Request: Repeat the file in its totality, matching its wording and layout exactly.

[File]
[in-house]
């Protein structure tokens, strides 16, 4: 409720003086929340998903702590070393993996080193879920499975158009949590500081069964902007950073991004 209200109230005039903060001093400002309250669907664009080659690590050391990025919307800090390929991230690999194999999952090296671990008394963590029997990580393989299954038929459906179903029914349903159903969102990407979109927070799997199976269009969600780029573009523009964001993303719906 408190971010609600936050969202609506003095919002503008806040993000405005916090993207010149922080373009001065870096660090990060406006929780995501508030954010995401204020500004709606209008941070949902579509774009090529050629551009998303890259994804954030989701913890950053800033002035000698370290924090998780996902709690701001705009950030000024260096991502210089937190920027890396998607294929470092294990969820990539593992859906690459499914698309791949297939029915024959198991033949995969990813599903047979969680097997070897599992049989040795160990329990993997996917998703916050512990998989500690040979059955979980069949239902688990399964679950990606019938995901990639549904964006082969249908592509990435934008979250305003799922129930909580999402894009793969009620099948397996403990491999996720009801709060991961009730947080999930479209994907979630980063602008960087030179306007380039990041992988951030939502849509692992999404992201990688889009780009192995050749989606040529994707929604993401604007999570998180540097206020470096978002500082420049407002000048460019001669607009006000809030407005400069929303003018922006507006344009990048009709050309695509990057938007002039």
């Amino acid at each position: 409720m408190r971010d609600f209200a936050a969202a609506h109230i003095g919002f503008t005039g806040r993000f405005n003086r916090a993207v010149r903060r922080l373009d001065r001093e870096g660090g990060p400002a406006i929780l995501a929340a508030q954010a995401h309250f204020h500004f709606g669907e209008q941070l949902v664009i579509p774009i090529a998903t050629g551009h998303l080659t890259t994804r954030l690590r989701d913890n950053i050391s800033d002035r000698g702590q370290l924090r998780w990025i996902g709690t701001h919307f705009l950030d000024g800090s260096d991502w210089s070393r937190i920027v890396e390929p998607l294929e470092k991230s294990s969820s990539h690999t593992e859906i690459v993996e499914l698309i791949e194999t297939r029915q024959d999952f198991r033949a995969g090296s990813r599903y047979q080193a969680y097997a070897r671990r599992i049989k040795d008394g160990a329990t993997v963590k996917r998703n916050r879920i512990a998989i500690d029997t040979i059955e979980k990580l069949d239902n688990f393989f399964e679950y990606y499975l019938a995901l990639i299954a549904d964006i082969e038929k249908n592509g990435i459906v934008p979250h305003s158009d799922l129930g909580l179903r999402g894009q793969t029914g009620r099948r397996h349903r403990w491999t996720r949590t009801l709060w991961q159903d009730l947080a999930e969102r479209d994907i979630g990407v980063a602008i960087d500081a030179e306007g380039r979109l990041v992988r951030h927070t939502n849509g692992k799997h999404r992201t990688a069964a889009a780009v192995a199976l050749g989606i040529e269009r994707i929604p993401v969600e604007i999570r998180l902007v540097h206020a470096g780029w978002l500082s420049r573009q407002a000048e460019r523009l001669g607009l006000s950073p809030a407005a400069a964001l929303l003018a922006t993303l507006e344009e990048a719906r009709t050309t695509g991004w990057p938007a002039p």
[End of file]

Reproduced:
[in-house]
């Protein structure tokens, strides 16, 4: 409720003086929340998903702590070393993996080193879920499975158009949590500081069964902007950073991004 209200109230005039903060001093400002309250669907664009080659690590050391990025919307800090390929991230690999194999999952090296671990008394963590029997990580393989299954038929459906179903029914349903159903969102990407979109927070799997199976269009969600780029573009523009964001993303719906 408190971010609600936050969202609506003095919002503008806040993000405005916090993207010149922080373009001065870096660090990060406006929780995501508030954010995401204020500004709606209008941070949902579509774009090529050629551009998303890259994804954030989701913890950053800033002035000698370290924090998780996902709690701001705009950030000024260096991502210089937190920027890396998607294929470092294990969820990539593992859906690459499914698309791949297939029915024959198991033949995969990813599903047979969680097997070897599992049989040795160990329990993997996917998703916050512990998989500690040979059955979980069949239902688990399964679950990606019938995901990639549904964006082969249908592509990435934008979250305003799922129930909580999402894009793969009620099948397996403990491999996720009801709060991961009730947080999930479209994907979630980063602008960087030179306007380039990041992988951030939502849509692992999404992201990688889009780009192995050749989606040529994707929604993401604007999570998180540097206020470096978002500082420049407002000048460019001669607009006000809030407005400069929303003018922006507006344009990048009709050309695509990057938007002039």
């Amino acid at each position: 409720m408190r971010d609600f209200a936050a969202a609506h109230i003095g919002f503008t005039g806040r993000f405005n003086r916090a993207v010149r903060r922080l373009d001065r001093e870096g660090g990060p400002a406006i929780l995501a929340a508030q954010a995401h309250f204020h500004f709606g669907e209008q941070l949902v664009i579509p774009i090529a998903t050629g551009h998303l080659t890259t994804r954030l690590r989701d913890n950053i050391s800033d002035r000698g702590q370290l924090r998780w990025i996902g709690t701001h919307f705009l950030d000024g800090s260096d991502w210089s070393r937190i920027v890396e390929p998607l294929e470092k991230s294990s969820s990539h690999t593992e859906i690459v993996e499914l698309i791949e194999t297939r029915q024959d999952f198991r033949a995969g090296s990813r599903y047979q080193a969680y097997a070897r671990r599992i049989k040795d008394g160990a329990t993997v963590k996917r998703n916050r879920i512990a998989i500690d029997t040979i059955e979980k990580l069949d239902n688990f393989f399964e679950y990606y499975l019938a995901l990639i299954a549904d964006i082969e038929k249908n592509g990435i459906v934008p979250h305003s158009d799922l129930g909580l179903r999402g894009q793969t029914g009620r099948r397996h349903r403990w491999t996720r949590t009801l709060w991961q159903d009730l947080a999930e969102r479209d994907i979630g990407v980063a602008i960087d500081a030179e306007g380039r979109l990041v992988r951030h927070t939502n849509g692992k799997h999404r992201t990688a069964a889009a780009v192995a199976l050749g989606i040529e269009r994707i929604p993401v969600e604007i999570r998180l902007v540097h206020a470096g780029w978002l500082s420049r573009q407002a000048e460019r523009l001669g607009l006000s950073p809030a407005a400069a964001l929303l003018a922006t993303l507006e344009e990048a719906r009709t050309t695509g991004w990057p938007a002039p």